Tarnak Farm – Reckless Pilots, Speed, or Fog of War?
On 17 April 2002, as the Afghanistan conflict was escalating, a friendly-fire incident swept the headlines. An American F-16 being flown by an Air National Guard pilot mistook Canadians training in a live fire drill for Taliban insurgents and dropped a 500-pound laser guided bomb (LGB) directly on target. The result was 4 dead and 8 wounded suffered by the Canadian Forces. This was the first loss of life suffered by the Canadians in a combat zone since the Korean War. In the debate that followed this deadly friendly-fire incident were discussions on fighter pilot culture, the ‘fog of war’, and amphetamine (“Go-Pill”) use by warfighters.
SUMMARY OF EVENTS
On the tragic night in 2002, Maj William Umbach was flying as flight lead with his wingman Maj Harry Schmidt over Kandahar, Afghanistan when they noticed small arms fire coming from the ground. They were flying at 23,000 feet (7,000 meters) with Night Vision Goggles (NVG’s) and unaware of the Canadian exercise being conducted. They instead assumed they were being fired upon. Maj Schmidt later reported that he felt his flight lead was in danger and requested permission to execute a ground attack from controllers on the airborne modified Boeing 707 that manages air combat. This aircraft is known as the Airborne Warning and Control System (AWACS) and is populated with controllers and sensor operators who control the airborne fight thru an abundance of sophisticated sensor equipment. On this evening, AWACS was passing communications under the call-sign ” Bossman”. Bossman responded to Schmidt’s request with a simple “Stand by”. Less than two minutes later AWACS followed up with a “hold fire.” Four seconds after this order, Maj Schmidt said he was “rolling in, in self defense.” and dropped his 500 lbs bomb thirty-five seconds later. Schmidt then said “I hope I did the right thing.” Seconds after the bomb hit on target, word from AWACS identified the ground troops as ”friendlies.”
From a January 2003 NY Times article:
After six hours in the air, at about 9 p.m. Coordinated Universal Time — the time used by troops in Afghanistan — the pilots were passing over the Tarnak Farms area when Major Schmidt spotted what he thought was enemy surface-to-air fire.
He descended a few thousand feet to take a closer look, and asked for permission to ”lay down some 20 mike-mike,” or spray the area with 20-millimeter cannon fire, but was told to stand by. Major Umbach cautioned his wing man to wait, as well. ”Let’s just make sure that it’s, that it’s not friendlies, is all,” he said.
At 9:25, the pilots’ Awacs controller ordered them to ”hold fire” and asked Major Schmidt for more information on the surface-to-air fire. But a minute later, after seeing another firing plume from an antitank weapon, Major Schmidt reported seeing ”some men on a road, and it looks like a piece of artillery firing at us.”
”I am rolling in in self-defense,” he said.
After Major Umbach reminded him to unlock his weapons, Major Schmidt called ”bombs away.” Twenty-two seconds later, he reported a direct hit. Ten seconds later, the controller ordered the pilots to disengage, saying the forces on the ground were ”friendlies Kandahar.”1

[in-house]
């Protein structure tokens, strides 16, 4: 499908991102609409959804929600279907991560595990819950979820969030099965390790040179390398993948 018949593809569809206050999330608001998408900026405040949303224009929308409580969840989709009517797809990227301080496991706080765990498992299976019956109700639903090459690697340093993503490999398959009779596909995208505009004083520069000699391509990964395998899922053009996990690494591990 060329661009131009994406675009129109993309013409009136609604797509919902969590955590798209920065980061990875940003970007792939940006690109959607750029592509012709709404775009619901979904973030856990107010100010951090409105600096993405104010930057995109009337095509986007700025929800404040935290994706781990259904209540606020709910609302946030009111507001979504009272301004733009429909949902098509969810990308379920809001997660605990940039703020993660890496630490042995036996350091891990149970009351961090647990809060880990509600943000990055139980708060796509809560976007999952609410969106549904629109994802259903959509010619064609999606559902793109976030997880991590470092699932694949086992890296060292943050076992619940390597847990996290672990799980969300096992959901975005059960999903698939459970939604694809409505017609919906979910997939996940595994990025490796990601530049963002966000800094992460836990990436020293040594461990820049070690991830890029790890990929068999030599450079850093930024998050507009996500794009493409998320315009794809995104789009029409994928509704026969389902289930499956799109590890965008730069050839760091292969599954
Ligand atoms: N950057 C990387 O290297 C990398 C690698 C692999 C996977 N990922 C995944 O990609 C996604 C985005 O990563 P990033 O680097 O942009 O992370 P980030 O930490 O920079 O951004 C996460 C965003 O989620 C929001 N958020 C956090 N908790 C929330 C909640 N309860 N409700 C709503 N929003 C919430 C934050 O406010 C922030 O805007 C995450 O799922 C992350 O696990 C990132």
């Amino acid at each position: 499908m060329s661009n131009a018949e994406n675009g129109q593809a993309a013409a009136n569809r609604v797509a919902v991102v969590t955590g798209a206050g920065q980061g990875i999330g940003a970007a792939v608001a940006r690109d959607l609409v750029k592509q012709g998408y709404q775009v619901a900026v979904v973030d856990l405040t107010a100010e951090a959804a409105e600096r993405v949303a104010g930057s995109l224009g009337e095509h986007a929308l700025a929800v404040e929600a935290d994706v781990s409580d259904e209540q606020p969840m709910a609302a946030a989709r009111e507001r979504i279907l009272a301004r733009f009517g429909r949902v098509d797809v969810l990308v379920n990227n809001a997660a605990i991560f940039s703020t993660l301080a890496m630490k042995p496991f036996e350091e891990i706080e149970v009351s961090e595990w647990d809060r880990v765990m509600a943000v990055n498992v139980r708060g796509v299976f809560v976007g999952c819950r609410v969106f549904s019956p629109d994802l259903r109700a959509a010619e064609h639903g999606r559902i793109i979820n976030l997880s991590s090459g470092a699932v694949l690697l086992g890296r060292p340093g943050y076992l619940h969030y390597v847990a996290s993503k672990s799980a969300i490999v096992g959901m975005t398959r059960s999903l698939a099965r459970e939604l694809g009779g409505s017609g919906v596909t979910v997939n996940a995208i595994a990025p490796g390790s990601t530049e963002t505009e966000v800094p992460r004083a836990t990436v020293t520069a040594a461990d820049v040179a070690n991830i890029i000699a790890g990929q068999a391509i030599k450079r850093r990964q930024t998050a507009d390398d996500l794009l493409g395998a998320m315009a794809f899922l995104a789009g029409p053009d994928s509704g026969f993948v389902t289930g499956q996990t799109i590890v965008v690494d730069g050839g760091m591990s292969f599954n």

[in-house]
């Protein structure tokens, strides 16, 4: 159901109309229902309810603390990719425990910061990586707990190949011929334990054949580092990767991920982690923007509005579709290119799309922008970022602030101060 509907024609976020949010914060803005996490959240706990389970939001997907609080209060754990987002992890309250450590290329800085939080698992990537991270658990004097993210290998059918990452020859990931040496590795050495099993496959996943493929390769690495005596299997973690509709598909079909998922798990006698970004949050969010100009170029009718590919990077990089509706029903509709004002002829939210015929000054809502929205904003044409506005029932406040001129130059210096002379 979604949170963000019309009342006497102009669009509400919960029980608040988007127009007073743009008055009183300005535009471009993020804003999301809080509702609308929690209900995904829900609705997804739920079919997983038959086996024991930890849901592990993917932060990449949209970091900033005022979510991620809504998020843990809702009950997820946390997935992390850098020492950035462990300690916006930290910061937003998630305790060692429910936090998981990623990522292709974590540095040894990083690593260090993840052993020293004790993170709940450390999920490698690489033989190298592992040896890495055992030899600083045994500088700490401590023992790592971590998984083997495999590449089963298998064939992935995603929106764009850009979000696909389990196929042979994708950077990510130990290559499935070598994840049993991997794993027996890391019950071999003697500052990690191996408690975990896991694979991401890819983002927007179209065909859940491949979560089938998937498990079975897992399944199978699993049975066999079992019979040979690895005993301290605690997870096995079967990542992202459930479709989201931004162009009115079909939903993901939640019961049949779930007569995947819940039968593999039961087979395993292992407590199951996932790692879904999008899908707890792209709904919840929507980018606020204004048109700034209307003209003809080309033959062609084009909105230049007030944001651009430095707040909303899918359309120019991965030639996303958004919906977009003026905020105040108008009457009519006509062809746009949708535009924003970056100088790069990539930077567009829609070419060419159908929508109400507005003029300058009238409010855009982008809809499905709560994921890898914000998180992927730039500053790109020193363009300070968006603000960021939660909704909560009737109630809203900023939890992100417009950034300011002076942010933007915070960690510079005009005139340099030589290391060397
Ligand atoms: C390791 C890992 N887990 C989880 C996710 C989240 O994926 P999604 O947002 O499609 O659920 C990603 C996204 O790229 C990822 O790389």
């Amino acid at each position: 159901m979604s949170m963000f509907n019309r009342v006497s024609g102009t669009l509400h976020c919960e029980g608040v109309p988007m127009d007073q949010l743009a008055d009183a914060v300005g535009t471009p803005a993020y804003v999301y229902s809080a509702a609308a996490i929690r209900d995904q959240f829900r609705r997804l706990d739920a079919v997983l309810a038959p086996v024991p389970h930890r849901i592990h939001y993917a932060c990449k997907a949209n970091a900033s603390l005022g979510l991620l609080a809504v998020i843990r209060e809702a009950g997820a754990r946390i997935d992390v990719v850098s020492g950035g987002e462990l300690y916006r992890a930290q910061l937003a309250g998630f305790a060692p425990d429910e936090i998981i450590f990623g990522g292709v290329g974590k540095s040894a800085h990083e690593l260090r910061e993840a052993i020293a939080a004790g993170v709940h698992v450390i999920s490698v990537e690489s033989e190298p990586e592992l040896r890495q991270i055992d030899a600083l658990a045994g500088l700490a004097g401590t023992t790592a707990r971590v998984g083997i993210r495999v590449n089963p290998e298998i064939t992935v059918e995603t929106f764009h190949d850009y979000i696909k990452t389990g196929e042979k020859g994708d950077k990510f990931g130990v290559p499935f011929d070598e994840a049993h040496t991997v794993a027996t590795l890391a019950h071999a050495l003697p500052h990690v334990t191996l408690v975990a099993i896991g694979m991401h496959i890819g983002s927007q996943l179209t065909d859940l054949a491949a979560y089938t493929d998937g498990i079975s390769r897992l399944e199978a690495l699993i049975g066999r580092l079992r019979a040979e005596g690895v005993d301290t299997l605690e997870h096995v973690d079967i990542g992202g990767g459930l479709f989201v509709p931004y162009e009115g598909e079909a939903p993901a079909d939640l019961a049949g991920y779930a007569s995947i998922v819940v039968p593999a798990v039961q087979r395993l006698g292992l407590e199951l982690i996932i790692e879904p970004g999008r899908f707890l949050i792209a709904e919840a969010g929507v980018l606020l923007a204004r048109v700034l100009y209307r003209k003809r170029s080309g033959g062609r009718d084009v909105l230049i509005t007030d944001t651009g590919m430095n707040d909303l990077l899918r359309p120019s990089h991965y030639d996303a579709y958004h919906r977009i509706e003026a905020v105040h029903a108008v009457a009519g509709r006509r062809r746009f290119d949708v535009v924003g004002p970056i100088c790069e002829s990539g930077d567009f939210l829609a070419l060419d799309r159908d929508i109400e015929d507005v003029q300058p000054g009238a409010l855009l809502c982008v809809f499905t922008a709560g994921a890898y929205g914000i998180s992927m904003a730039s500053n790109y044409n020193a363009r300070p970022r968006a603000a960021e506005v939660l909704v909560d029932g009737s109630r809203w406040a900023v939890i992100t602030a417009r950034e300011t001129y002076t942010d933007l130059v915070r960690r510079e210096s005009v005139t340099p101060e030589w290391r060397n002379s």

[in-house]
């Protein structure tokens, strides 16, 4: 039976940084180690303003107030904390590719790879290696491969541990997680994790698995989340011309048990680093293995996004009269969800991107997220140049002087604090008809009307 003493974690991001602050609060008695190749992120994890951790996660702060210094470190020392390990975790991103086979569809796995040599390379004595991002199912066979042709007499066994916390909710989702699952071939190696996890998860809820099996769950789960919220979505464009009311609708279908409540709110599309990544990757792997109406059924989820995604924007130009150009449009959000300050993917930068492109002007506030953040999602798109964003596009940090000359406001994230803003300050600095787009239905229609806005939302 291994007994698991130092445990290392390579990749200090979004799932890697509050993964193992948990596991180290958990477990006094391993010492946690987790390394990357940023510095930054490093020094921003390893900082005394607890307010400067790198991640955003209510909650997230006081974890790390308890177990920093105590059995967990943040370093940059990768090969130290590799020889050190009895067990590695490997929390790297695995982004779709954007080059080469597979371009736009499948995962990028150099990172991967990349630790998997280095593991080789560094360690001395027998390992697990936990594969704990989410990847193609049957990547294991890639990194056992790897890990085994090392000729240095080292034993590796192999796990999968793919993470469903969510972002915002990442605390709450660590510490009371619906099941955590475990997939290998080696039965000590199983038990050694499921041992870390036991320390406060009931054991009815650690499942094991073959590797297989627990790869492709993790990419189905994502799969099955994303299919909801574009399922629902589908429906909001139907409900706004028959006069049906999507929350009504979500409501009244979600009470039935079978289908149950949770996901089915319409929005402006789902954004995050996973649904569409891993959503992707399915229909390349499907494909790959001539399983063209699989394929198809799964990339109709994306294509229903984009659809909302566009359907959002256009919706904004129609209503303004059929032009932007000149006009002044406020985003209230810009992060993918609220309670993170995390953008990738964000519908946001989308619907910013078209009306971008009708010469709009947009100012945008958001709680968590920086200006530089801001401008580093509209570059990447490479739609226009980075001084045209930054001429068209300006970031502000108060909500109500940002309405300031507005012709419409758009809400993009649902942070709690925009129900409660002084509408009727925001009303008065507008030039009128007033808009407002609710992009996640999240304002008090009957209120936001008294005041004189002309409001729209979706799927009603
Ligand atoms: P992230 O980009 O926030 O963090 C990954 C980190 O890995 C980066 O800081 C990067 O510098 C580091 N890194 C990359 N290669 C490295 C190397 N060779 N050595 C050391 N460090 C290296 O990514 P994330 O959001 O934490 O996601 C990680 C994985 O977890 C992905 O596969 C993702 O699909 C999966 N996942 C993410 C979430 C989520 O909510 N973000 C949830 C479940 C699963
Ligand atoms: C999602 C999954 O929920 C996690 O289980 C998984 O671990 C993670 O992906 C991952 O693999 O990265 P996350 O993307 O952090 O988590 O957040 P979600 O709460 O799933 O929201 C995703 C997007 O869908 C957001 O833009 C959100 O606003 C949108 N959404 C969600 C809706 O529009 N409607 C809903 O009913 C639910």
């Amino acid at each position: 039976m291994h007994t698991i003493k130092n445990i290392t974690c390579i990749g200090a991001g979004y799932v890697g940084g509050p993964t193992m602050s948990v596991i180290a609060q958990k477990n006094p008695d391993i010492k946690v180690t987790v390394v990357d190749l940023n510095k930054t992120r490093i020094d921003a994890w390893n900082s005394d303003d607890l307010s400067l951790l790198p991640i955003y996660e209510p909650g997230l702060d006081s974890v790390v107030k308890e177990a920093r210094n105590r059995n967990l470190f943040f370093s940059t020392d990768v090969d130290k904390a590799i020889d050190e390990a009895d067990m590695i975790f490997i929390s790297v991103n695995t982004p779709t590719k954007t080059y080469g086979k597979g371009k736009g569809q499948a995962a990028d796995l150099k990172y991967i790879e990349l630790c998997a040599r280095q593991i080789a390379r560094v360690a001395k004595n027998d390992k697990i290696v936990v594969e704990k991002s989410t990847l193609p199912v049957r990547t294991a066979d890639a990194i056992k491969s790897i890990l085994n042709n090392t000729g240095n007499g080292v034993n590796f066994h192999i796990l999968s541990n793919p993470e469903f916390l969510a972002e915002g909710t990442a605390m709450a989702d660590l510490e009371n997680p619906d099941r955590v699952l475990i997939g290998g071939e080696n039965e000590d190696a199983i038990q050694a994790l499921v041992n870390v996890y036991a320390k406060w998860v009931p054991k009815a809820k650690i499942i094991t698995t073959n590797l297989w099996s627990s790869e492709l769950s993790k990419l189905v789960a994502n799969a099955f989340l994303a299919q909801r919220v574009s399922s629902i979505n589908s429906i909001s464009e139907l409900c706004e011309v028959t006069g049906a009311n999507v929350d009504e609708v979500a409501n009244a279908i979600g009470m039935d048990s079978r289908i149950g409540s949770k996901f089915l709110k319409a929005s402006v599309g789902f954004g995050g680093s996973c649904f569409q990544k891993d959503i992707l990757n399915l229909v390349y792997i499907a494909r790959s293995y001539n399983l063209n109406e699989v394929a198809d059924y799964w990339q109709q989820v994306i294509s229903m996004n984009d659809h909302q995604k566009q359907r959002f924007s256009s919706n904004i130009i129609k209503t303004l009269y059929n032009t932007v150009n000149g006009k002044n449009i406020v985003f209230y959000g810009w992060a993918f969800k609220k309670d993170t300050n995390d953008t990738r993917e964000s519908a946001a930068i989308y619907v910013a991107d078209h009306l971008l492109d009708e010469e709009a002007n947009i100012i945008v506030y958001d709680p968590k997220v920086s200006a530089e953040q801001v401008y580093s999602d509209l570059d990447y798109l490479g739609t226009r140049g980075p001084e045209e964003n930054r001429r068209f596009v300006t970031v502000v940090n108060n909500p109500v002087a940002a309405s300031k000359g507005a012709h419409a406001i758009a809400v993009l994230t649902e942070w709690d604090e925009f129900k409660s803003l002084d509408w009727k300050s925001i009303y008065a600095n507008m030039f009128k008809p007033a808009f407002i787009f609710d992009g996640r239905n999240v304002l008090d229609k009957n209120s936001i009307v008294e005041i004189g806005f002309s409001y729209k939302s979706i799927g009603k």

A joint American-Canadian inquiry soon followed. After the inquiry provided their report, in an unprecedented act, the U.S. Department of Defense brought criminal charges against both Umbach and Schmidt. This would be the first time that the USAF would try pilots for criminal charges. They were both charged with 4 counts of manslaughter and 8 counts of assault. In addition, Major Schmidt was charged with failing to exercise flight discipline and with not complying with the rules of engagement (ROE’s). Major Umbach was charged with negligently failing to exercise appropriate flight command and also failing to ensure compliance with the ROE’s.
The initial inquiry investigators and the trial’s prosecution maintained that the pilots departed from the ROE’s by not leaving the area to assess the threat and plan a possible counterstrike as procedures dictate. Instead Major Schmidt and his flight lead rushed to attack seconds before AWACS could confirm that the ground fire was hostile or not. The defense focused on breakdowns in communication between the Canadians and Americans regarding planned exercises, but also blamed a physiologic loss of judgement due to the ‘Go-Pills‘ that the pilots were taking to remain alert. The defense further argued that the pilots felt ‘compelled’ or ‘pressured’ to take these pills against their own will by USAF leadership and therefore should not be held fully responsible for their actions.
By June of 2003, the criminal charges had been dropped and Major Schmidt accepted a non-judicial Article 32 hearing presided over by 8th Air Force commanding officer, General Bruce Carlson, in favor of a court martial. Maj Umbach was reprimanded and allowed to retire. Maj Schmidt, however, was found guilty of dereliction of duty Tuesday, issued a written reprimand and fined $5,672 in pay. Although he was stripped of his wings, he was allowed to maintain his job with the Illinois Air National Guard (ANG). The reprimand from Gen Carlson was not at all kind, and to Maj Schmidt dismay, it was made public: